Having just returned from a summer in Europe, I find myself reattached to my phone. You see, while traipsing about the continent, my phone lacked internet and calling access. The only time I was able to check my email and respond to texts were early in the morning before I left and later in the evening after I returned from the day’s adventures. For a person whose homepage is CNN and who reads NPR and BBC articles more often than actual books, not being able to follow the world’s events was both freeing and suffocating.
It was freeing in the sense that I could focus solely on the people and events around me. I wasn’t constantly uploading statuses to Facebook or posting photos to Instagram. When I talked with someone, I was fully there. When I participated in something, I gave it all my attention. The world was more…. real and within reach. However, it was suffocating in the sense that I felt I was living in this privileged European bubble. While the horrid events were happening in Ferguson, Missouri, I was visiting castles in Denmark. And I’m sad to say, that’s really the only thing I’m aware of that went on in the States. I didn’t even know what was going on in Europe while I was there. I was too busy eating pastries in Prague and other cities.
And now that I’m home, I’m trying my very best to catch up to everything that’s been happening. I feel like an awful feminist and person as I was posting pictures of Europe while people’s human rights were being violated, both in the US and the Middle East. I am trying to become more fully aware.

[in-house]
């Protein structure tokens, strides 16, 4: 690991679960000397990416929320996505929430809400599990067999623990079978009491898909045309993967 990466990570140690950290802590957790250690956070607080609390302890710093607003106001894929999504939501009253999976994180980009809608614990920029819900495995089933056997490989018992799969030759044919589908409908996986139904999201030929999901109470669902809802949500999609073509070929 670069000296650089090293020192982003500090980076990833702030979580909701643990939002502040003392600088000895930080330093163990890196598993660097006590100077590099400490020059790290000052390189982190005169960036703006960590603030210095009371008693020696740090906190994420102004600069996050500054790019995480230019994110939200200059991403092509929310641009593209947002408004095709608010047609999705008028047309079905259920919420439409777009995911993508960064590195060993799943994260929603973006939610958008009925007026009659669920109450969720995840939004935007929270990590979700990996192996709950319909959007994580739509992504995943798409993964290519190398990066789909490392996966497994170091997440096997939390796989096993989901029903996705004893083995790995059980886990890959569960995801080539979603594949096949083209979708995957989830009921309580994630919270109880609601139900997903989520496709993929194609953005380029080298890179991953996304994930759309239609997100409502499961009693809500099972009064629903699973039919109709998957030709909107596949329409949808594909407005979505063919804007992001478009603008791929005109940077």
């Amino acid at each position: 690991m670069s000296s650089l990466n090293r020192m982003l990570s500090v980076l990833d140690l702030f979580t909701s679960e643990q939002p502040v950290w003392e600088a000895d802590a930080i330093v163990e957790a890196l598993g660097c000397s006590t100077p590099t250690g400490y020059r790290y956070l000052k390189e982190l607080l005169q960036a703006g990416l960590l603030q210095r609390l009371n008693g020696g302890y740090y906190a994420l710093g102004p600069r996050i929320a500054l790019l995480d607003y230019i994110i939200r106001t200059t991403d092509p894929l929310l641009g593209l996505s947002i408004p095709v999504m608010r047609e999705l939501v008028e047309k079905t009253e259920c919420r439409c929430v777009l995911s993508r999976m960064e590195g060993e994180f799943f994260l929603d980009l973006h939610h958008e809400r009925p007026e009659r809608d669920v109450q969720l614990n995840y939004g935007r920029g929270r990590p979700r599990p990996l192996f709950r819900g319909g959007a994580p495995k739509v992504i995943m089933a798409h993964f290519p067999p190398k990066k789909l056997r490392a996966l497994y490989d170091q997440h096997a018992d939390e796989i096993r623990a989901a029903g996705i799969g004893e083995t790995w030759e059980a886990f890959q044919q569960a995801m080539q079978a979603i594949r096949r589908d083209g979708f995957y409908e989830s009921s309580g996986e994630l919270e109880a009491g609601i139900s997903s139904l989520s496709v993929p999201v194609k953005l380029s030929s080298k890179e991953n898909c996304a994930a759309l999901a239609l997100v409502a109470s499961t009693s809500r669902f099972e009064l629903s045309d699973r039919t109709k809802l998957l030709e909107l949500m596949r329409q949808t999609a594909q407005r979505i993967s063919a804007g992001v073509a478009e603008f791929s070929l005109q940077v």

But like I said, in a way, it was truly freeing to not feel so involved or invested. I wasn’t “burdened” by the terrible news and was able to enjoy my time abroad without heavy thoughts weighing on my mind.
And as I think about this, I imagine this how some people feel when confronting feminist or tough social topics. So many people are so apathetic about politics to the point that they don’t know where politicians stand. So many people have said to me, “who cares about Ordain Women? I’ve got enough on my mind.” And I’ve heard so many statements along the lines of, “Who cares what’s going on in Gaza or in Missouri? I’m not there. Why should I care or be informed?” These people are disconnected. These people are of the motto, Ignorance is bliss. But it’s not bliss. It’s really not.
Why try to catch up on the terrible news that I missed out on in Europe? So I can better empathize with my fellow men and women. So I can have an informed opinion and speak out on topics that matter to me. Even if I am so far away from what’s going on here or abroad, there are people that are close to it. And they matter so I should be informed about what matters to them.
Being connected is the very embodiment of “mourning with those who mourn.” It means we are trying to feel what they feel.
So now, I am repenting of the ignorant bliss I had while in Europe. I need to become reconnected, not only to the bad, but also to the good. To be disconnected from the world is be disconnected from humanity.
“Rejoice with them that do rejoice, and weep with them that weep.”